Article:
These are notes from a presentation given by Dr. Jason Fung on December 13, 2013.

  • T2D is progressive.
  • As you take medicine, the sugar comes down some, but over time (~ 6 mos) the effect wears off. You then have to start taking a second or third medication to manage it.

Metformin  -> Metformin + Glyburide  -> Insulin -> More Insulin  -> More Insulin

Common treatment progression for T2D
  • Over the years, your sugar might go up or it might go down, but your diabetes is getting worse.
  • Many people incorrectly assume their diabetes is getting better if their sugar is going down.
  • The heart of diabetes is insulin resistance.
  • Insulin Resistance is the disease; high blood sugar is the symptom.
  • Conventional treatment for diabetes is actually treating the symptom (high blood sugar) and not the disease.
  • Studies show that even when patients’ sugar levels are well managed, they still get all of the complications of diabetes – heart disease, stroke, eye disease, kidney disease, etc. (because sugar is just a symptom)
  • Analogy: Taking Tylenol when you have an infection, can bring down your high fever (symptom), but it doesn’t make you better.
  • As you eat, blood sugar goes up and insulin is released to take the sugar into the tissues. This is normal.
  • Insulin causes insulin resistance, which results in more insulin being produced, which results in greater insulin resistance, and so on. It’s a vicious cycle.
  • In the case of diabetes, the current standard treatment (insulin) is treating the disease with the same thing that causes it!
  • Analogy: This is like treating an alcoholic with alcohol.
  • Doctors have wrongly assumed that this is a chronic, progressive disease. Yet, when bariatric surgery is performed, diabetes is cured in 90% of cases.

Treatment Considerations

  1. Key to treatment is reducing insulin, not increasing insulin.
  2. Diabetes is a dietary disease – needs a dietary treatment.
  3. Diabetes is a curable disease NOT a chronic disease.

A simple way to lower insulin is intermittent fasting.

  • The body has the ability to store energy in 2 ways.
    • Sugar – glycogen
    • Fat – unlimited stores
  • At mealtimes, we store energy for use later.
  • The problem, in the case of diabetics, is that there is too much glucose stored in the body and nowhere else to put it, so it “spills over” into the blood.
  • Intermittent fasting causes the body to gradually begin burning the stored glucose, reducing blood sugar levels and insulin.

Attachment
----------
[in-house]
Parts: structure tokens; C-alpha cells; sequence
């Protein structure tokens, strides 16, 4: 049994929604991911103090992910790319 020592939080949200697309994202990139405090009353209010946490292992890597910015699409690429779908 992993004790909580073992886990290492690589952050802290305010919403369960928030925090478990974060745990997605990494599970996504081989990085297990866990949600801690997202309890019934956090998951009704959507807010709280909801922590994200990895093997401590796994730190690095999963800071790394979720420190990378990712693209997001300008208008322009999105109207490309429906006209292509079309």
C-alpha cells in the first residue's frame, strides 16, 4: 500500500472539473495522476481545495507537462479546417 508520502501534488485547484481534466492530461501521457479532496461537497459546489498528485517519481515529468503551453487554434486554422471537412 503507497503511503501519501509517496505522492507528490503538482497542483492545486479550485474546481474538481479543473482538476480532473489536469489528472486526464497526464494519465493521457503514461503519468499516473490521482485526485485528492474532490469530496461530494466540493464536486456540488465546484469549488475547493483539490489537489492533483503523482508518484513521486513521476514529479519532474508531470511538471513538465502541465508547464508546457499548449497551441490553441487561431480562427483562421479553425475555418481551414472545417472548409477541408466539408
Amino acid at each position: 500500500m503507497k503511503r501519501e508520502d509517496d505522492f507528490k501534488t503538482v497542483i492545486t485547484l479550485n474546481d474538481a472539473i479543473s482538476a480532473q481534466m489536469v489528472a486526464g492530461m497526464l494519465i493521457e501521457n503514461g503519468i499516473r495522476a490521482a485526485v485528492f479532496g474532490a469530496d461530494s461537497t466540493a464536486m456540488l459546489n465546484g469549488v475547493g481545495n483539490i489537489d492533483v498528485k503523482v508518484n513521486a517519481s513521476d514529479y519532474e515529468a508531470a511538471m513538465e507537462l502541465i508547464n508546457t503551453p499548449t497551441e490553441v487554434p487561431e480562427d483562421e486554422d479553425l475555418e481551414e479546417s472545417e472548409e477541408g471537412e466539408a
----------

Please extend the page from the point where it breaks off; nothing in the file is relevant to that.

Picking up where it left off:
• Hyperinsulinemia can lead to diabetes, high triglycerides, low HDL, hypertension, and fatty liver. (metabolic syndrome)

Top 6 Ways to Reduce Insulin

  1. Intermittent fasting
  2. Reduce dietary refined carbohydrates
  3. Eat a high fat diet (natural fats)
  4. Fiber
  5. Vinegar
  6. Spices and herbs

The 35 minute presentation can be watched below.

Last week, stocks had their worst performing week in seven months. The Dow Jones Industrial Average dropped 831 points on Wednesday. And the S&P500 has declined nearly 6% from its high of 2940. It was not a good week for equity investors. During times like this, it’s easy to get spooked out of the market. A little perspective can go a long way towards staving off irrational behavior.

Even after the bad week, the market is still in positive territory for the year. As of Friday’s close, the S&P500 has increased 3.5% year to date. It’s also important to remember that we have been enjoying a nine year bull market where stocks have been on a tear. While your investments may be down this week, they are likely higher than they were a year ago and much higher than they were 8-9 years ago.

Are last week’s declines a sell signal? Is the bull market coming to an end? No one knows the answer. What I do know is that “time in the market is better than timing the market.” Stay invested and rest comfortably knowing that, in the long run, stocks always go up. Since 1928, there has never been a 20-year stretch that didn’t produce a positive return.

As Warren Buffet has said…

The stock market is designed to transfer money from the Active to the Patient.

Sources: Vanguard calculations based on data from Bloomberg, St. Louis Federal Reserve database, and Moody’s DataBuffet. All equity calculations represent the S&P 500 Index.

There is a lot of fear among investors right now. We are nine years into a bull market and interest rates are still historically low.  How long can the good times last? The tightening by the Federal Reserve is well underway and the conventional wisdom is that stocks perform poorly during a rising rate environment. What does the historical data show?

Vanguard recently posted about this on their blog for institutional investors. Here’s a quote from the post –

…in the 11 periods of rising rates we looked at over the past 50 years, stock market returns were positive in all but one of them. And even including the –15% return for the period in 1974, the return of stocks across those periods was in line with the 10% average for stocks from 1925 through 2017.

This is great news for stock investors, especially those near retirement age!